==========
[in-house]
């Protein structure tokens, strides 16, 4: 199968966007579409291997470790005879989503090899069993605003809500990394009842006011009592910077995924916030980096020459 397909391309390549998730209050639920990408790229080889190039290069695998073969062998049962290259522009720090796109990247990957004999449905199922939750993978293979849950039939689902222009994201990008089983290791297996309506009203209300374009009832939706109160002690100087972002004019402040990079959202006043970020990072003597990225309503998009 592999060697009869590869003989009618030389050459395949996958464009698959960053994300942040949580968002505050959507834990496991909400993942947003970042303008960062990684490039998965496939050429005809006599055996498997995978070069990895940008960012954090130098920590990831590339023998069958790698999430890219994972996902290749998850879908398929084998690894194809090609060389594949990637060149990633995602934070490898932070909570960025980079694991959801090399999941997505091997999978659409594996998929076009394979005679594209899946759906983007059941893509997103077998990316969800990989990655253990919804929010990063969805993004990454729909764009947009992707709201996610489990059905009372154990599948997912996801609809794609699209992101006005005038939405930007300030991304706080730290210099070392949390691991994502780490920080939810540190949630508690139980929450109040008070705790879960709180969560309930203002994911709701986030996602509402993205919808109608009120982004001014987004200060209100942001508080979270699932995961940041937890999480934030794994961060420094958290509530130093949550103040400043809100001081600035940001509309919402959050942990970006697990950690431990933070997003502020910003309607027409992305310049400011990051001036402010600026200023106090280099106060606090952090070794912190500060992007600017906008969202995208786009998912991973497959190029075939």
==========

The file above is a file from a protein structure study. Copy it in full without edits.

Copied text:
[in-house]
């Protein structure tokens, strides 16, 4: 199968966007579409291997470790005879989503090899069993605003809500990394009842006011009592910077995924916030980096020459 397909391309390549998730209050639920990408790229080889190039290069695998073969062998049962290259522009720090796109990247990957004999449905199922939750993978293979849950039939689902222009994201990008089983290791297996309506009203209300374009009832939706109160002690100087972002004019402040990079959202006043970020990072003597990225309503998009 592999060697009869590869003989009618030389050459395949996958464009698959960053994300942040949580968002505050959507834990496991909400993942947003970042303008960062990684490039998965496939050429005809006599055996498997995978070069990895940008960012954090130098920590990831590339023998069958790698999430890219994972996902290749998850879908398929084998690894194809090609060389594949990637060149990633995602934070490898932070909570960025980079694991959801090399999941997505091997999978659409594996998929076009394979005679594209899946759906983007059941893509997103077998990316969800990989990655253990919804929010990063969805993004990454729909764009947009992707709201996610489990059905009372154990599948997912996801609809794609699209992101006005005038939405930007300030991304706080730290210099070392949390691991994502780490920080939810540190949630508690139980929450109040008070705790879960709180969560309930203002994911709701986030996602509402993205919808109608009120982004001014987004200060209100942001508080979270699932995961940041937890999480934030794994961060420094958290509530130093949550103040400043809100001081600035940001509309919402959050942990970006697990950690431990933070997003502020910003309607027409992305310049400011990051001036402010600026200023106090280099106060606090952090070794912190500060992007600017906008969202995208786009998912991973497959190029075939």